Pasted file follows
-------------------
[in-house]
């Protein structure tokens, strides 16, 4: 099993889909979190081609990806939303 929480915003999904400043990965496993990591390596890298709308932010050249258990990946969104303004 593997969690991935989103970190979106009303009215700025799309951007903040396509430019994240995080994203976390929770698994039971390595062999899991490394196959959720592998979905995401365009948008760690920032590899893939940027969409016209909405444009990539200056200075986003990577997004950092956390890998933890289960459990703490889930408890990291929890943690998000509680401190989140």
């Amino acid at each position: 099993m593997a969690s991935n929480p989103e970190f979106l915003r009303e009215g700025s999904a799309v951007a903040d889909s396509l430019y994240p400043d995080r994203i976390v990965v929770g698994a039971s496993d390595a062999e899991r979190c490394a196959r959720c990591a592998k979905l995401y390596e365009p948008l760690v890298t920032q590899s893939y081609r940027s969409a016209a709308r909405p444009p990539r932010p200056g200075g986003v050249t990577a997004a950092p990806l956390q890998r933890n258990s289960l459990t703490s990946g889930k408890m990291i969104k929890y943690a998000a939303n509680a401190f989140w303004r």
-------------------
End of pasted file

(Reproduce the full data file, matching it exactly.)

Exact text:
[in-house]
């Protein structure tokens, strides 16, 4: 099993889909979190081609990806939303 929480915003999904400043990965496993990591390596890298709308932010050249258990990946969104303004 593997969690991935989103970190979106009303009215700025799309951007903040396509430019994240995080994203976390929770698994039971390595062999899991490394196959959720592998979905995401365009948008760690920032590899893939940027969409016209909405444009990539200056200075986003990577997004950092956390890998933890289960459990703490889930408890990291929890943690998000509680401190989140």
């Amino acid at each position: 099993m593997a969690s991935n929480p989103e970190f979106l915003r009303e009215g700025s999904a799309v951007a903040d889909s396509l430019y994240p400043d995080r994203i976390v990965v929770g698994a039971s496993d390595a062999e899991r979190c490394a196959r959720c990591a592998k979905l995401y390596e365009p948008l760690v890298t920032q590899s893939y081609r940027s969409a016209a709308r909405p444009p990539r932010p200056g200075g986003v050249t990577a997004a950092p990806l956390q890998r933890n258990s289960l459990t703490s990946g889930k408890m990291i969104k929890y943690a998000a939303n509680a401190f989140w303004r």